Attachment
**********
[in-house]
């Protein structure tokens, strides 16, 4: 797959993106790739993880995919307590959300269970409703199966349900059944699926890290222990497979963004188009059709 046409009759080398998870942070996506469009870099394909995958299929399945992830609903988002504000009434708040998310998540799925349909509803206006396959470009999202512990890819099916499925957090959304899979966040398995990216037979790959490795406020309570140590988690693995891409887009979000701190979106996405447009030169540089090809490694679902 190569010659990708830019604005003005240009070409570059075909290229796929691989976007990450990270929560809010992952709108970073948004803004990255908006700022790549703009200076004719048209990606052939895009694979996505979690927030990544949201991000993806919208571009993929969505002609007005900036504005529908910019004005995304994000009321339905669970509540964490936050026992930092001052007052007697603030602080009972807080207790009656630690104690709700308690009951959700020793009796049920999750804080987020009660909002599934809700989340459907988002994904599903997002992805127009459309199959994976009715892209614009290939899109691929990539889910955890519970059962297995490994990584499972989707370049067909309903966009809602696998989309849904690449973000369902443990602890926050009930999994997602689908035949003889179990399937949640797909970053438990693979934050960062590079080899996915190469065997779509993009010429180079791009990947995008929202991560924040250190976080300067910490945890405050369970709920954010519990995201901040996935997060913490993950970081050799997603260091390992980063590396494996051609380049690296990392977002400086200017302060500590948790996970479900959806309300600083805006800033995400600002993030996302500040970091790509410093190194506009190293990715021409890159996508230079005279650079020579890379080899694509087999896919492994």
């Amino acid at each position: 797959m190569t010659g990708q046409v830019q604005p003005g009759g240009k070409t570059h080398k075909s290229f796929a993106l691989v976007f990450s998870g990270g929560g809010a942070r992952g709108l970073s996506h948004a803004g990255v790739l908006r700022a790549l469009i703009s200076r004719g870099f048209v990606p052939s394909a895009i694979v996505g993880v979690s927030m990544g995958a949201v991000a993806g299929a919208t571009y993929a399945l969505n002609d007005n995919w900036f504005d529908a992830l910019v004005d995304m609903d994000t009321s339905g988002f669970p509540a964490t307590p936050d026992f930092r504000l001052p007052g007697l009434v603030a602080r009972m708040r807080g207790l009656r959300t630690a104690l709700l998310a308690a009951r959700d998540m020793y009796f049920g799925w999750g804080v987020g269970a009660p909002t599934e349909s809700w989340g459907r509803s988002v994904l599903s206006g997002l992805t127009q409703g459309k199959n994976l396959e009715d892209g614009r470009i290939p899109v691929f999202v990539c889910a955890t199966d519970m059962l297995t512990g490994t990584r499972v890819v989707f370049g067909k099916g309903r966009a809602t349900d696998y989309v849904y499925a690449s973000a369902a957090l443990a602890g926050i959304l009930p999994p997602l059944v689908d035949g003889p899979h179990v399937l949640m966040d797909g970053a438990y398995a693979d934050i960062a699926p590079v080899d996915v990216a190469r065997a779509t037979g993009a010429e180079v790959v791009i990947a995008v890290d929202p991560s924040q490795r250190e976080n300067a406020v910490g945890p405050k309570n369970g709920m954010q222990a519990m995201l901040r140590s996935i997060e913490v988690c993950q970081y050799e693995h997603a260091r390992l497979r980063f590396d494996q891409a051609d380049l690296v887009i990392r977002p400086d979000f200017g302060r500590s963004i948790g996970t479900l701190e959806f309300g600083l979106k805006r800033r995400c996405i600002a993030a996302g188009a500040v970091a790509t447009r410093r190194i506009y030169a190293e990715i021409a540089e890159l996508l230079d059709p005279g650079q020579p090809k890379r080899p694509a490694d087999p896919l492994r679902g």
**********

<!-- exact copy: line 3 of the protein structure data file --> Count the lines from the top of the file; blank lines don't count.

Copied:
């Amino acid at each position: 797959m190569t010659g990708q046409v830019q604005p003005g009759g240009k070409t570059h080398k075909s290229f796929a993106l691989v976007f990450s998870g990270g929560g809010a942070r992952g709108l970073s996506h948004a803004g990255v790739l908006r700022a790549l469009i703009s200076r004719g870099f048209v990606p052939s394909a895009i694979v996505g993880v979690s927030m990544g995958a949201v991000a993806g299929a919208t571009y993929a399945l969505n002609d007005n995919w900036f504005d529908a992830l910019v004005d995304m609903d994000t009321s339905g988002f669970p509540a964490t307590p936050d026992f930092r504000l001052p007052g007697l009434v603030a602080r009972m708040r807080g207790l009656r959300t630690a104690l709700l998310a308690a009951r959700d998540m020793y009796f049920g799925w999750g804080v987020g269970a009660p909002t599934e349909s809700w989340g459907r509803s988002v994904l599903s206006g997002l992805t127009q409703g459309k199959n994976l396959e009715d892209g614009r470009i290939p899109v691929f999202v990539c889910a955890t199966d519970m059962l297995t512990g490994t990584r499972v890819v989707f370049g067909k099916g309903r966009a809602t349900d696998y989309v849904y499925a690449s973000a369902a957090l443990a602890g926050i959304l009930p999994p997602l059944v689908d035949g003889p899979h179990v399937l949640m966040d797909g970053a438990y398995a693979d934050i960062a699926p590079v080899d996915v990216a190469r065997a779509t037979g993009a010429e180079v790959v791009i990947a995008v890290d929202p991560s924040q490795r250190e976080n300067a406020v910490g945890p405050k309570n369970g709920m954010q222990a519990m995201l901040r140590s996935i997060e913490v988690c993950q970081y050799e693995h997603a260091r390992l497979r980063f590396d494996q891409a051609d380049l690296v887009i990392r977002p400086d979000f200017g302060r500590s963004i948790g996970t479900l701190e959806f309300g600083l979106k805006r800033r995400c996405i600002a993030a996302g188009a500040v970091a790509t447009r410093r190194i506009y030169a190293e990715i021409a540089e890159l996508l230079d059709p005279g650079q020579p090809k890379r080899p694509a490694d087999p896919l492994r679902g």